In another scene, Candy approaches Jane who is reading Goethe’s Faust. She feeds him a line Candy thinks is from the play, and which he has his candidate include in his public remarks: “It may be all right to have a power that is based on guns; however, it is better and more gratifying to win the heart of a nation and keep it.” The quotation, it turns out, comes from Nazi propaganda minister Joseph Goebbels. Exposure of the fact has the desired effect on Candy’s campaign.

Our Brand is Crisis

Castillo eventually wins by a small margin. Within hours, however, he is setting up a meeting with the IMF, a move that provokes mass demonstrations, which are then brutally suppressed by the government. Jane, the erstwhile cynical dirty trickster, joins the demonstrators.

To begin with, Green’s Our Brand is Crisis has an unhealthy fascination, as does the Rachel Boynton documentary, with the Machiavellian American operatives, whose work is informed or even guided by the US State Department and CIA. The political and economic consequences of the manipulations carried out by these people is not a matter of much concern to the documentary or the fiction film.

Green’s movie briefly—and inadequately—depicts, or hints at, the terrible aftermath of Castillo’s victory. But what motivates the filmmakers to use, or misuse, the considerable talents of Bullock and Thornton, as well as Dowd, Mackie, McNairy and Kazan in a comic-seductive manner that trivializes what sinister forces were doing in Bolivia?

Not only are the dirty tricksters and their tricks trivialized in Our Brand is Crisis, they are stretched and twisted in unlikely ways. One of the most unconvincing (and, again, peculiar) scenes in the film occurs when Jane visits the house in the slums where a young Castillo volunteer—Eddie (Reynaldo Pacheco)—lives, along with his two anti-American brothers. Jane and the three brothers, drunk as skunks, end up in her posh hotel, using her underwear as a sling-shot to fire a bobble head of Candy’s candidate into the rival operative’s room.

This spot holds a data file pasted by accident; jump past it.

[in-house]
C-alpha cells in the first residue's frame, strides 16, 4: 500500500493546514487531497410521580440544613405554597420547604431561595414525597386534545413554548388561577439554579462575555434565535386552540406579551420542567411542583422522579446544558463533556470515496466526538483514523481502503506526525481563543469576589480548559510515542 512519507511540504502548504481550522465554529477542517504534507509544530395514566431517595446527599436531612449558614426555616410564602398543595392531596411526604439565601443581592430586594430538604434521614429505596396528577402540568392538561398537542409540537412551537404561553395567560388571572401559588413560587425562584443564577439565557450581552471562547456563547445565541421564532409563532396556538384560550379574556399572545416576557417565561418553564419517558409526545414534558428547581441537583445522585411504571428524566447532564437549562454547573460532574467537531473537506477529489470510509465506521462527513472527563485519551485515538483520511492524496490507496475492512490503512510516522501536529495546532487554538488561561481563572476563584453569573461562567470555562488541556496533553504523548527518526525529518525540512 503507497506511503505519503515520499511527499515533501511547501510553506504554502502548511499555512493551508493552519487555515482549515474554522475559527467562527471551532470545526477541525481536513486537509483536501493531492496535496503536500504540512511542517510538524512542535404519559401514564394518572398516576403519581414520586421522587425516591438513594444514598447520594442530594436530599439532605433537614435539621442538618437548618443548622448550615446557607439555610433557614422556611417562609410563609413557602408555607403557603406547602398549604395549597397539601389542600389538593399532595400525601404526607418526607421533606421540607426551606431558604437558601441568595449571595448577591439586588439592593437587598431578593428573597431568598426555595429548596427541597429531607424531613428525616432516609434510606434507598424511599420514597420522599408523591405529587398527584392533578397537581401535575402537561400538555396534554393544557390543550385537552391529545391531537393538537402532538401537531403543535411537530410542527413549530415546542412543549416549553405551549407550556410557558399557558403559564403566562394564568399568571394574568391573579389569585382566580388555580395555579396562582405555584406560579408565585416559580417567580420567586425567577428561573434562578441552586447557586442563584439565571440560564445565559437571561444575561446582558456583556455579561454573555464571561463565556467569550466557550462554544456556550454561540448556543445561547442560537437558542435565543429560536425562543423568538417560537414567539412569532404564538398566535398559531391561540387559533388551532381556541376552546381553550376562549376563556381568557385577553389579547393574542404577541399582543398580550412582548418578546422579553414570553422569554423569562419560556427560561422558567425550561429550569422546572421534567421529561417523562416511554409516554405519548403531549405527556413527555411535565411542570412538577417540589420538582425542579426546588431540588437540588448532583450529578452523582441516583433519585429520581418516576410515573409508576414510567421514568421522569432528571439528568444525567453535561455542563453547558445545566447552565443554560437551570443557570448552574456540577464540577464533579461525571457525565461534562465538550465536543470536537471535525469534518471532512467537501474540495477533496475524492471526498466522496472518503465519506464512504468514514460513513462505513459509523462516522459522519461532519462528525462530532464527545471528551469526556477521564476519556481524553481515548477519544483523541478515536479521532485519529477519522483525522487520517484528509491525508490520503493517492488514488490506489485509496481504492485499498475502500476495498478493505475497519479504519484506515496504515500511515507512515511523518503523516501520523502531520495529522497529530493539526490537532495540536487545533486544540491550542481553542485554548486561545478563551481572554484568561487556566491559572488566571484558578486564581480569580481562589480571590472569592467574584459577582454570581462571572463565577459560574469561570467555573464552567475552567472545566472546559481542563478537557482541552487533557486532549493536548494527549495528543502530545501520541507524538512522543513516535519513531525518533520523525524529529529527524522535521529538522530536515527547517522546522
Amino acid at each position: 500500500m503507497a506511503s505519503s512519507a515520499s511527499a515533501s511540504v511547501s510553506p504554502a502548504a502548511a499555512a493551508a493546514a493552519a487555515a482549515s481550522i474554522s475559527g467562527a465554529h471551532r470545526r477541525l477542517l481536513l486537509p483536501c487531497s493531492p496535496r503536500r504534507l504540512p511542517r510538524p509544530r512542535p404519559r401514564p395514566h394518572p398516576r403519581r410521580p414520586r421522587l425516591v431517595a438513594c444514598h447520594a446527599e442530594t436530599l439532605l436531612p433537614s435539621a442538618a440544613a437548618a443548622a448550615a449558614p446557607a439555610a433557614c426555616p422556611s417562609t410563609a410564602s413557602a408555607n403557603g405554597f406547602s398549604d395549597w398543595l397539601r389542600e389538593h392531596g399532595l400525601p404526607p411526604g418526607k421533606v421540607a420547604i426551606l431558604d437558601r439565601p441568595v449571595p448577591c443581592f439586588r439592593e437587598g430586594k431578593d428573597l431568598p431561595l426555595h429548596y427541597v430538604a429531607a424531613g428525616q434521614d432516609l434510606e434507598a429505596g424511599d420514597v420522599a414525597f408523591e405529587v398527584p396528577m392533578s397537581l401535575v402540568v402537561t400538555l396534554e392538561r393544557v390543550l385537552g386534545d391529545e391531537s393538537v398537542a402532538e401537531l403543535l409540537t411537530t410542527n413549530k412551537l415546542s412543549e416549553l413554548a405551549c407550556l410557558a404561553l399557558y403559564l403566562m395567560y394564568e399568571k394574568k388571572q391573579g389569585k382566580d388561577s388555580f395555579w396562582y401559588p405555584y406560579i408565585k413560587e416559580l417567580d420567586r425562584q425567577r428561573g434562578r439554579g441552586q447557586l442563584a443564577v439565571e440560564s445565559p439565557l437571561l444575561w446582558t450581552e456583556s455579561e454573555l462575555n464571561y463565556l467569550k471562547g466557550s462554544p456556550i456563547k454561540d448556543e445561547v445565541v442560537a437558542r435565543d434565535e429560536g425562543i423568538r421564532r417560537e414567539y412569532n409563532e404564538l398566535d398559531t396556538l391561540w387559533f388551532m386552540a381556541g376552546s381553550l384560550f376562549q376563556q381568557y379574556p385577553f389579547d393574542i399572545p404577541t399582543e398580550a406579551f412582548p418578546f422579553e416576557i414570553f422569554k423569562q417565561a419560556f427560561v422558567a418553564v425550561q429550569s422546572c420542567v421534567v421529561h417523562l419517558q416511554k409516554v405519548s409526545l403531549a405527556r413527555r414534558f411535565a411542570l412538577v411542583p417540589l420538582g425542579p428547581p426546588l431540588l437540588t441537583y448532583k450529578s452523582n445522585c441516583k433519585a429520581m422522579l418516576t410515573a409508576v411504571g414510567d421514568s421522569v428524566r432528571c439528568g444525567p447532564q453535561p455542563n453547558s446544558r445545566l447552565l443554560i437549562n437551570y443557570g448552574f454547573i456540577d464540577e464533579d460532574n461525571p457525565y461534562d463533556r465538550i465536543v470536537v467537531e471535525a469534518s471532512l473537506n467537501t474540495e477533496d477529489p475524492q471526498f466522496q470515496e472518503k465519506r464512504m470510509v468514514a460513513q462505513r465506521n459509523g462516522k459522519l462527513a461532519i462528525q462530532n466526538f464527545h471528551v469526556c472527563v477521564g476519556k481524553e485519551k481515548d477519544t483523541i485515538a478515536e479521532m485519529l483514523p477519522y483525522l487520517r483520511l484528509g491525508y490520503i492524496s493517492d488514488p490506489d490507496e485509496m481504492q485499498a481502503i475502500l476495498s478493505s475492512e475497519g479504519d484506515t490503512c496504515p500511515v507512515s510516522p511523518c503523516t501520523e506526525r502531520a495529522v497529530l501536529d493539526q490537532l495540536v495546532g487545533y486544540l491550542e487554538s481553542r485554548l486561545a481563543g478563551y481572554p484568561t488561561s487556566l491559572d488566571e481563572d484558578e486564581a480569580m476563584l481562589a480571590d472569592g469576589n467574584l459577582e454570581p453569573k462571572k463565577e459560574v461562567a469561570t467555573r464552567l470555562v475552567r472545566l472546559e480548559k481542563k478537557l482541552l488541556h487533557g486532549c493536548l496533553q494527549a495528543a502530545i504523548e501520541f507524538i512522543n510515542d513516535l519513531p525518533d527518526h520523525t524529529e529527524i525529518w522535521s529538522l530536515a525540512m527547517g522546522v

Moreover, while the filmmakers include an ending meant to deepen Jane’s humanity, and Bullock brings something authentic to the moment, it does not emerge organically from the preceding events and has a condescending air that tends to underscore the filmmakers’ distance from the Bolivian population.

Green’s Our Brand is Crisis betrays relatively little concern for what actually happened in 2002-03. Sánchez de Lozada was installed in the presidential palace largely through US intervention. As the post-election demonstrations got underway, there was mounting evidence that the CIA and US military played a direct role in organizing the bloodbath that was unleashed against Bolivia’s rebellious population.

As the WSWS wrote in 2003: “Bolivia is South America’s most impoverished country and has faced the harshest impact of the ‘free market’ policies of privatization and draconian cutbacks in social spending that have been imposed throughout the region.

“As the Bolivian events have already demonstrated, Washington is prepared to support and carry out on its own the most brutal forms of repression to defend US economic hegemony over the region and control over its energy supplies and other strategic resources. Despite this repression, the vast social crisis that is gripping the continent is bringing US imperialism face-to-face with a revolutionary explosion in what it has long regarded as its ‘own backyard.’”

No amount of filmmaking magic in Green’s Our Brand is Crisis can make these harsh realities appealing or humorous.